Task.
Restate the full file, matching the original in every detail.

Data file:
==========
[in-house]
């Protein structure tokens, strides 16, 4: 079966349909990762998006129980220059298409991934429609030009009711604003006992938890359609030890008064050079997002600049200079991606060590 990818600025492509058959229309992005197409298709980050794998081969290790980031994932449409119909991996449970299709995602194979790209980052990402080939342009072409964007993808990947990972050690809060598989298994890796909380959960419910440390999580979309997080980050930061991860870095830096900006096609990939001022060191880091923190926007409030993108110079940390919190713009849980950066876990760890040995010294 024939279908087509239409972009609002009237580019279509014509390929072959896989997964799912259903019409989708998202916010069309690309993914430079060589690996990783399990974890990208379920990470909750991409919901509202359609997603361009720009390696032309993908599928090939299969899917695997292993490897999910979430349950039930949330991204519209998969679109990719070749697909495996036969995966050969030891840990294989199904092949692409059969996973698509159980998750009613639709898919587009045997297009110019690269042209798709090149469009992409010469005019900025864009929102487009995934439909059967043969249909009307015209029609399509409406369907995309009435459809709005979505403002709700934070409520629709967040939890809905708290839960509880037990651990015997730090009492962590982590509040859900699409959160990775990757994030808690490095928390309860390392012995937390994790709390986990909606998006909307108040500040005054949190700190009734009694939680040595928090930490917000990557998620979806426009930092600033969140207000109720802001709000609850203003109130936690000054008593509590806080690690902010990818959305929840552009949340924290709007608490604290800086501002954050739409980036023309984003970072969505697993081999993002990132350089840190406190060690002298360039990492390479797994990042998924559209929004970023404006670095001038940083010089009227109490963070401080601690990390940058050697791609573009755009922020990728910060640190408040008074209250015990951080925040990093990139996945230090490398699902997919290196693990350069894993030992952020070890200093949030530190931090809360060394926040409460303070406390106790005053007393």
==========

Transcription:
[in-house]
């Protein structure tokens, strides 16, 4: 079966349909990762998006129980220059298409991934429609030009009711604003006992938890359609030890008064050079997002600049200079991606060590 990818600025492509058959229309992005197409298709980050794998081969290790980031994932449409119909991996449970299709995602194979790209980052990402080939342009072409964007993808990947990972050690809060598989298994890796909380959960419910440390999580979309997080980050930061991860870095830096900006096609990939001022060191880091923190926007409030993108110079940390919190713009849980950066876990760890040995010294 024939279908087509239409972009609002009237580019279509014509390929072959896989997964799912259903019409989708998202916010069309690309993914430079060589690996990783399990974890990208379920990470909750991409919901509202359609997603361009720009390696032309993908599928090939299969899917695997292993490897999910979430349950039930949330991204519209998969679109990719070749697909495996036969995966050969030891840990294989199904092949692409059969996973698509159980998750009613639709898919587009045997297009110019690269042209798709090149469009992409010469005019900025864009929102487009995934439909059967043969249909009307015209029609399509409406369907995309009435459809709005979505403002709700934070409520629709967040939890809905708290839960509880037990651990015997730090009492962590982590509040859900699409959160990775990757994030808690490095928390309860390392012995937390994790709390986990909606998006909307108040500040005054949190700190009734009694939680040595928090930490917000990557998620979806426009930092600033969140207000109720802001709000609850203003109130936690000054008593509590806080690690902010990818959305929840552009949340924290709007608490604290800086501002954050739409980036023309984003970072969505697993081999993002990132350089840190406190060690002298360039990492390479797994990042998924559209929004970023404006670095001038940083010089009227109490963070401080601690990390940058050697791609573009755009922020990728910060640190408040008074209250015990951080925040990093990139996945230090490398699902997919290196693990350069894993030992952020070890200093949030530190931090809360060394926040409460303070406390106790005053007393």